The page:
As part of our Blended Family Friday series, each week we're spotlighting a different stepfamily to learn how they successfully blended their two families. Our hope is that by telling their stories, we'll bring you closer to blended family bliss in your own life!
This week we talk to Todd, a dad who said he feels blessed to be a part of his blended family. "It hasn't been easy, but God has blended us together nicely and everyone, including my ex-wife, get along great," he told us.
Below, Todd tells how his ex Susie and his current wife, Carrie, came to be so close and shares his best advice for fostering a sense of peace among co-parents.
Hey Todd. Want to introduce us to your family?
We have six people in total in our family. There's me, my wife Carrie, and our kids: Luke, 16; Evan, 14; Graham, 5; and Hudson, who's 2.
Carrie and I have been married for seven years. The older boys were 8 and 6 when we met in 2005, after being introduced through a pastor at our church. Carrie would hang out with me and the boys before they ever knew we were dating. We never held hands, kissed or anything. After a few months of Carrie and I hanging out, I asked the boys if it would be OK if I asked Carrie out. They said yes -- and then gave me tips on how to ask her out!
You mentioned that your current wife and ex-wife get along really well. Was it difficult for them to get to that point?
Not particularly. My ex-wife, Susie, had asked early on if they could be friends. Carrie said yes. As Carrie put it, she didn't have anything against Susie so why would she treat her bad? They both decided that the most important part is to keep the boys' best interest in mind rather than self interests. Now they've even traveled together to baseball tournament games in other states.
I remember when Carrie organized a family picture for our family. Out of consideration for Susie, she took the extra step and arranged for Meghan, Susie's step-daughter, to take a picture with my oldest boys as well and printed the copies for her and put them in a frame. That kind act made Susie's day.
We have celebrated holidays together, too. We normally sit together at church or near each other and hang out with each other after the service so that when it's not my week or Susie's week, we still get to see the boys even for a few minutes.
In addition, when we make big decisions about the boys, we make them together at the same house. We sit together at school functions and sometimes we go out to dinner after the school event. And we always make sure we each get a set of school pictures, awards and report cards by making copies of everything.
What are some of the biggest challenges of blended family life?
Flexibility is a big one because it involves people sacrificing their own desires. We've learned that when there's flexibility, it makes life so much easier, but when there are hard and fast rules, it causes rigidity that leads to strife and resentment.
What you decide to call each other is a big issue, too. One of the things that I made sure of is that the boys would call Carrie by something worthy of her. Calling her by her first name was out of the question. I researched other languages to see how mom was spelled and pronounced. I gave the boys and Carrie multiple options. After a few weeks of trying to find one that everyone could live with, my oldest son Luke suggested, "Ma." I was thrilled with that terminology and so was Carrie.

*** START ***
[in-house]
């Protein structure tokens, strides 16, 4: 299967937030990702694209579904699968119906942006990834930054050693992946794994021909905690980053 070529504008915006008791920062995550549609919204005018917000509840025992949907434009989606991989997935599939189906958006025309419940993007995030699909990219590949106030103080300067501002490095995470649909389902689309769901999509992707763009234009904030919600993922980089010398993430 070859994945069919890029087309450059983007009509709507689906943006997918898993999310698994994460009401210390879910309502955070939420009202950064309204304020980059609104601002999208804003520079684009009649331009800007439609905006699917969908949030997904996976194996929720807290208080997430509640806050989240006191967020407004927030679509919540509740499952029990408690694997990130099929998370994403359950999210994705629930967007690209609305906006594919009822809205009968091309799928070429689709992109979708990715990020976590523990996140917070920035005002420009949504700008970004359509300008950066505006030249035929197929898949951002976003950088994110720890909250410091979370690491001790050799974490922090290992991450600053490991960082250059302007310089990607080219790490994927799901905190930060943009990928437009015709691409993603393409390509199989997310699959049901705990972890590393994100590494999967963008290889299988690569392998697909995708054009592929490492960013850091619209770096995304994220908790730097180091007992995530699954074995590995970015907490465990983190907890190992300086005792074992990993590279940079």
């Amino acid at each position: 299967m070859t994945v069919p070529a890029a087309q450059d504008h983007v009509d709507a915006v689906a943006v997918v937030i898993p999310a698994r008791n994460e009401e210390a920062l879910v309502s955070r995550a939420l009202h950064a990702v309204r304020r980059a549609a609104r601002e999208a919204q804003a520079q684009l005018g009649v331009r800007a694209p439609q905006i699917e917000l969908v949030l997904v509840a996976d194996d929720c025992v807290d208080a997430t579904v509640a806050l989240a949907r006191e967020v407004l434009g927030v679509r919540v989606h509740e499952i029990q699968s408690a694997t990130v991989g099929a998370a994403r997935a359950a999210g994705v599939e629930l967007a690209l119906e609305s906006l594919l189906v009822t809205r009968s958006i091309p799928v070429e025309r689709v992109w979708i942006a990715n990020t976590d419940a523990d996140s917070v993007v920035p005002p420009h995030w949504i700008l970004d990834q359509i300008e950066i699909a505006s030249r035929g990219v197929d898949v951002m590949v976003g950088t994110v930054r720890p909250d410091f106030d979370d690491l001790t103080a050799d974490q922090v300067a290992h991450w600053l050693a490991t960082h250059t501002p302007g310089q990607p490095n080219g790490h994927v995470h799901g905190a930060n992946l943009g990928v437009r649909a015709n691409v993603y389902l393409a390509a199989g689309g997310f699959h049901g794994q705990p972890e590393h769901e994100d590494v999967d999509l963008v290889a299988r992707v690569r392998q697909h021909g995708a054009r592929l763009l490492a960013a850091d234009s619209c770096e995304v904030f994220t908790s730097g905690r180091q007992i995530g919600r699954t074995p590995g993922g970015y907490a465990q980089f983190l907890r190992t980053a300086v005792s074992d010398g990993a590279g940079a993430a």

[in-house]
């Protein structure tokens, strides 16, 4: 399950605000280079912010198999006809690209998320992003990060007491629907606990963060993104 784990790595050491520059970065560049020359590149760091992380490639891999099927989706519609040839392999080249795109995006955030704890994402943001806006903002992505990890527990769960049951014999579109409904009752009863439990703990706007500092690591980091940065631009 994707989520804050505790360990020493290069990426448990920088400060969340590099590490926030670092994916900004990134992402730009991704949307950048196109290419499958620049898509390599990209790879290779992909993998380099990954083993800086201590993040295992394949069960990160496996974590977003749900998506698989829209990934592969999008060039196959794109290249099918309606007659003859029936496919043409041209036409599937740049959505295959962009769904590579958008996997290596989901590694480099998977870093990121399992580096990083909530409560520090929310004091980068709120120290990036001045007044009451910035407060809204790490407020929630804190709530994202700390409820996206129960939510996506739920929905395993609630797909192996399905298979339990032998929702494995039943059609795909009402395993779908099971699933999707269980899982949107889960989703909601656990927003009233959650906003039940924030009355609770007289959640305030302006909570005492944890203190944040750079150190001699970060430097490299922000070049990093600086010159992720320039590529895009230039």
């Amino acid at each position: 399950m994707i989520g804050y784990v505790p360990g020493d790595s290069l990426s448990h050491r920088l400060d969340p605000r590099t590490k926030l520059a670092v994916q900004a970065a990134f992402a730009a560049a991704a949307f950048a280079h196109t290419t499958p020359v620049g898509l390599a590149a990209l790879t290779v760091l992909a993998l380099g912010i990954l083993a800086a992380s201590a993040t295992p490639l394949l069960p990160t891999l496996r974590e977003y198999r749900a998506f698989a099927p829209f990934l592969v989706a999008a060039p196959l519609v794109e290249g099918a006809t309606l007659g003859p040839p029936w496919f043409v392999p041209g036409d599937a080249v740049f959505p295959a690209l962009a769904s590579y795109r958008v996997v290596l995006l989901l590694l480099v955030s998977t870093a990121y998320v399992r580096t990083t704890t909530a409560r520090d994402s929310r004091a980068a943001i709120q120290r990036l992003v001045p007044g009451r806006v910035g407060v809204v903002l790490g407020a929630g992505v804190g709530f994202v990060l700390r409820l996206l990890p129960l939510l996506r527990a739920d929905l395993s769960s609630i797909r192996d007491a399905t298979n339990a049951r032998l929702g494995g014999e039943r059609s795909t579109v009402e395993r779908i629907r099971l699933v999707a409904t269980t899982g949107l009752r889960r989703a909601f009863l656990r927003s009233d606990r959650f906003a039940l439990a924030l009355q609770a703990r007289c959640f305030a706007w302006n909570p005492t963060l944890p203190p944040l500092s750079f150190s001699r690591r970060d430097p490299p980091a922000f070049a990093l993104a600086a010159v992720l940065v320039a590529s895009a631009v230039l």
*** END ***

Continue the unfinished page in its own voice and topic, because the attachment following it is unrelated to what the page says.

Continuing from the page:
What's the best thing about being part of a blended family?
The best thing is to watch our family grow together spiritually, physically and mentally. I have witnessed God's love, reconciliation and grace through the addition of family members on Carrie's side. It's really cool to see how God weaves his people together to show love.
Carrie's parents have been heavily involved as well. They have welcomed Luke and Evan into their lives like their own grandkids. They buy them gifts for their birthdays and Christmas and treat them with respect and love. The boys and my in-laws often say they love each other. One of the best things about a blended family is gaining an extended family and sharing the love.
What makes you proudest of your family?
The fact that Carrie calls my older boys her own. She always says that she has four boys, not two.
I'm also proud of my co-parenting relationship with Susie. I remember when Luke's second grade teacher had no idea that Susie and I were divorced. She was amazed on how well we got along and could sit in the same teacher conference together without arguing or bringing our past into normal conversations. We have worked so hard to not make a big deal about disputes, put the boys first and to avoid public arguments to make people around us feel uncomfortable. Because of how well we all get along, all four of the boys have genuine joy.
What advice do you have for blended families who may be struggling to keep the peace?
Pray for your ex-spouse. If you pray for your ex-wife or husband, you will be amazed by the way you lose your resentment and anger toward them. The tension will ease and your life will be easier, believe me.
Small changes at home can make a big difference, too. I would make sure that the children have clothes and their personal belongings at both houses. It is important for the children to feel like they are at home at both houses. Avoid packing bags because your house will feel like a hotel and not their home. Another thing I'd recommend is taking a family picture together and hang it up in your house. This will create a visual unity that will help alleviate any separateness that some times children can feel when they have multiple homes.
If you'd like your own family to be featured on a Blended Family Friday, please email us at firstname.lastname@example.org. We're looking forward to hearing your story!